Bobby sought to distract me from my pointed questions with his. "So, Lynn, what was your mom's full name?"
I rolled my eyes and said, "Maria Ellen McKay."
"I thought her name was Mimi," Gary commented.
"That was her nick name." I said softly. I sipped more of my coffee and noticed that the men weren't exactly gulping down theirs. I got up from the table restless and went to the counter and pulled the cookie jar over to the center of the table. Grabbing some small plates from the nearby cupboard I pulled open the top of the jar and took out a large chocolate chip cookie and placed it on my plate. They stared at me confused so I casually picked up the chocolate chip cookie I had baked a day ago or so and began to eat it. Nibbling on the cookie in my hand for some reason made the men relax as they joined me in having something to eat. Once they started in on the cookies I put mine on the plate nearly untouched. I really had no taste for anything but needed to find out what they knew before the whole town did.
"What was her maiden name?" Bobby asked.
Gary replied for me, "She was Mimi Scott." Hmmm, I guess he knew my mom a bit more than I had known. No surprise when I thought about her running around the countryside driving fast. She probably had been on first name basis with all the cops ever since she was a teenager.
Bobby didn't say anything but looked somewhere between Gary and me as he asked his next questions, "Age? Date of Birth?"
"Bob, put that away for now. I will fill in that later." Gary sounded very weary as he looked at me.
"I knew your mom back in high school, Lynn. We hadn't talked much lately but she was a good woman." He was sincere then added, "I don't know if it was self inflicted or if some crazy came in and did it, yet. But I will find out." He shook his head slowly and added, "I am sorry but now I need some questions answered."
I looked at him and saw how my mom could have flirted with him in high school. He was still a good looking guy and even in his grief I could tell he meant it he would go to the effort of trying to figure out what happened. I nodded and began answering all his questions.
Time disappeared deeper into the night as Gary asked his questions and I heard some more people arrive to remove my mom's body from the living room. While safe in the kitchen I didn't get up and answer the door or offer any sort of help but just sat at the table and gave as much information as I could to the men. The fire truck left and it dawned on me that I never did actually say anything more to the guys after I had let them inside the house. The speed in which they were able to make my mom's corpse gone and out of my life was nearly disquieting. I had to recount for Gary and Bobby what we had done since we were at the funeral and last seen at the graveside. I had to give my favorite nightgown to them to inspect for some reason not discussed with me. Gary mildly chastised me for changing and cleaning up but said he understood. They also bagged the wash cloth and towels I used. What disconcerted me the most was when Bobby bagged up all the knives in the kitchen. It was then it dawned on me that there had been no sharp objects found near my mom. So either Gary thought I had cleaned up after finding her or that I had possibly killed her. The coffee and little bit of cookie tossed around in my stomach. I was a bit queasy with that idea floating in my head and quite obviously theirs.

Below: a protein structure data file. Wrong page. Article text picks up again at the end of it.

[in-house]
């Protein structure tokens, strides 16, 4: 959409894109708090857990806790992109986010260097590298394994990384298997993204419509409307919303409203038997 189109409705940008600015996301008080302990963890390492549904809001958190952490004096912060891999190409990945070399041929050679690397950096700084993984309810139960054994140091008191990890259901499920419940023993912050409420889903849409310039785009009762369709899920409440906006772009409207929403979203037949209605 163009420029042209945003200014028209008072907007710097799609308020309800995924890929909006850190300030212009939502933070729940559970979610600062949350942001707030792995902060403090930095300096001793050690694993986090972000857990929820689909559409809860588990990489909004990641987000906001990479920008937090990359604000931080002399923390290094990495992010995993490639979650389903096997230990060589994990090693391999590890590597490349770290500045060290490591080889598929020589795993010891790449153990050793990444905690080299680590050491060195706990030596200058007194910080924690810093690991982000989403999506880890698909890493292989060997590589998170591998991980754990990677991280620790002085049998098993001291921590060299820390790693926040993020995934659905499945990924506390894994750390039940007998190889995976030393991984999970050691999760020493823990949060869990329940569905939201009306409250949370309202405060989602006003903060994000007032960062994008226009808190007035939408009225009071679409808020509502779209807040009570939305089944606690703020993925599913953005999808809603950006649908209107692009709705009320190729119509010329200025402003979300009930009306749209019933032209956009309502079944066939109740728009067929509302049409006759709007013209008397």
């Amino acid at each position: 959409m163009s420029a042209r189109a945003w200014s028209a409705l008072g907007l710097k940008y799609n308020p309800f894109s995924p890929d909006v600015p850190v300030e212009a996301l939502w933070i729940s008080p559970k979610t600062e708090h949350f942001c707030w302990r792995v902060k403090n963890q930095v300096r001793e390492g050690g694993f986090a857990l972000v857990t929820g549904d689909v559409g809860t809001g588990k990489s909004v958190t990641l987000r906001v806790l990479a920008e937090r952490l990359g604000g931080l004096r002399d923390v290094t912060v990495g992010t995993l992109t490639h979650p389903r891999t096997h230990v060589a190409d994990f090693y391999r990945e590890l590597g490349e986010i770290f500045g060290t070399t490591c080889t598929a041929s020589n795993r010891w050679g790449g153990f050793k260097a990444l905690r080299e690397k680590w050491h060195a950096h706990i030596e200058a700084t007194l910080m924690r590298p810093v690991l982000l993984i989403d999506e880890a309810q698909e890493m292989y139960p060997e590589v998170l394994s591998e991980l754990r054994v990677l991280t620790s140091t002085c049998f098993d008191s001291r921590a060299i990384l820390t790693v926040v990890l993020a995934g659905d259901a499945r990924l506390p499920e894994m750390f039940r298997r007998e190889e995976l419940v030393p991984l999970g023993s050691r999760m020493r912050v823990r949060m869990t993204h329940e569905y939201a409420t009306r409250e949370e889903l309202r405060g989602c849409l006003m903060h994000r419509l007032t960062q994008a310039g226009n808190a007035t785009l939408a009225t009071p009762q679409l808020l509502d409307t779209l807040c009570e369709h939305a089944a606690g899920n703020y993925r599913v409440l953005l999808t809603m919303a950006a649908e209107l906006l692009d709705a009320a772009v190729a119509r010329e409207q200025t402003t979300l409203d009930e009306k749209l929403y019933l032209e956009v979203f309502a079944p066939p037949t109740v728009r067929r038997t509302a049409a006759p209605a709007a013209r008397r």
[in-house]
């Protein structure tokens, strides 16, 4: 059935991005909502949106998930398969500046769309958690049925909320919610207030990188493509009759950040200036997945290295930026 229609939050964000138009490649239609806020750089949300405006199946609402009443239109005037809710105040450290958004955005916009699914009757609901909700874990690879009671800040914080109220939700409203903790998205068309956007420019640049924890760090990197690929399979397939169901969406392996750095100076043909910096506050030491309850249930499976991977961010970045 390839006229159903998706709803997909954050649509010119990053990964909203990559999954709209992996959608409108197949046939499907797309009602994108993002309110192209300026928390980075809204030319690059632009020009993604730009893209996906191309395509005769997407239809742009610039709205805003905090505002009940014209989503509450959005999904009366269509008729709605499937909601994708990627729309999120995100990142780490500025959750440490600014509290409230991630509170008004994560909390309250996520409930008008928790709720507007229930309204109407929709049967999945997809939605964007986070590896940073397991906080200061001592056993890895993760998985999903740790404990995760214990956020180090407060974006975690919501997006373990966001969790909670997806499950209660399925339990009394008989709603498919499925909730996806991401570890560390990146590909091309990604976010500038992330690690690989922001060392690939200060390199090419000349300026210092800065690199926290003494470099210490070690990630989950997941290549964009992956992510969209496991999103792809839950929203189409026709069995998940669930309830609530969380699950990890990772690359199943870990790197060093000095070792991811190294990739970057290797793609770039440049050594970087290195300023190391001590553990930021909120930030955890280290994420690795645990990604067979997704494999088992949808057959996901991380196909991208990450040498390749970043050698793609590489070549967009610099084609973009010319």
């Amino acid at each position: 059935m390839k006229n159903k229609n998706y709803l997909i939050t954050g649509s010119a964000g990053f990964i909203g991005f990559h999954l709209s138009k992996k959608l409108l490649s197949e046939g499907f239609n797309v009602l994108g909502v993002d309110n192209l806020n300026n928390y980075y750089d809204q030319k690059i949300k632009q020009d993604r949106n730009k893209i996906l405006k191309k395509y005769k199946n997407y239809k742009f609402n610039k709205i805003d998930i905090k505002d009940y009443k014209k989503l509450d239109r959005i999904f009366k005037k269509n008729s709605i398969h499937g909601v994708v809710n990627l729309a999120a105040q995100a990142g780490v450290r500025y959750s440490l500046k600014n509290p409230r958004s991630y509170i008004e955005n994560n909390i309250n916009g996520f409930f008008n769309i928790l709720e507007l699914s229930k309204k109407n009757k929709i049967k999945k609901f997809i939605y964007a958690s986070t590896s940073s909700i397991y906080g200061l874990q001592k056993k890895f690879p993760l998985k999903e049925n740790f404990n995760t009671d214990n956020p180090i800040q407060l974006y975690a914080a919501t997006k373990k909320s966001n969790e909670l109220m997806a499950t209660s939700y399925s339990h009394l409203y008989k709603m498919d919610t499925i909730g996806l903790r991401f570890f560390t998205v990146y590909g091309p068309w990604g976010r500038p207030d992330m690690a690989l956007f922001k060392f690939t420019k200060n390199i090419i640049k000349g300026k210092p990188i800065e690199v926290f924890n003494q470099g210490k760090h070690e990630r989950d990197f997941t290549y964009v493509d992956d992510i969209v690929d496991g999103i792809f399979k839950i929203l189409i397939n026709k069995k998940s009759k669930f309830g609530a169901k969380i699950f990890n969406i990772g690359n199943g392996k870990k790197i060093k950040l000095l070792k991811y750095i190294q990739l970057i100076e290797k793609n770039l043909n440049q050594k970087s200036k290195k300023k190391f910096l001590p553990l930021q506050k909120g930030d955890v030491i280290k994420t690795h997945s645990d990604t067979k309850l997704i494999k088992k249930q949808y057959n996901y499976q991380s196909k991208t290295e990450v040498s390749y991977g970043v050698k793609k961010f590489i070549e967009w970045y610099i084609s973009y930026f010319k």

I began to grow even quieter as I processed that little fact. Gary asked if there was somewhere I could stay the rest of the night while they looked around the house. I hadn't even thought about not staying. It was my home and it wasn't like there were tons of relatives waiting to take me in and make sure everything was okay. Cinda and Margie arrived answering at least that question in my mind.
Cinda, as usual, entered talking, "Lynn, I was so worried. I swear I just saw Caleb driving and TommyJ in the emergency fire truck. Your mom okay, isn't she?"
I guess I should have not been surprised Cinda knew everyone in town by sight. Margie must have kept some things from Cinda as she said, "Honey, hush now. Lynn's been through a lot already." Her eyes met mine and were filled with unshed tears. She knew my mom was dead. She brushed past Bobby and Gary and wrapped her soft arms around me. Her touch reminded me that I no longer had a mom. I shuddered and bit back my tears. There was no way I was going to cry in front of Bobby much less Cinda. Cradling my head to her stomach she whispered, "It's okay. You can stay the night with us while Gary figures this mess out."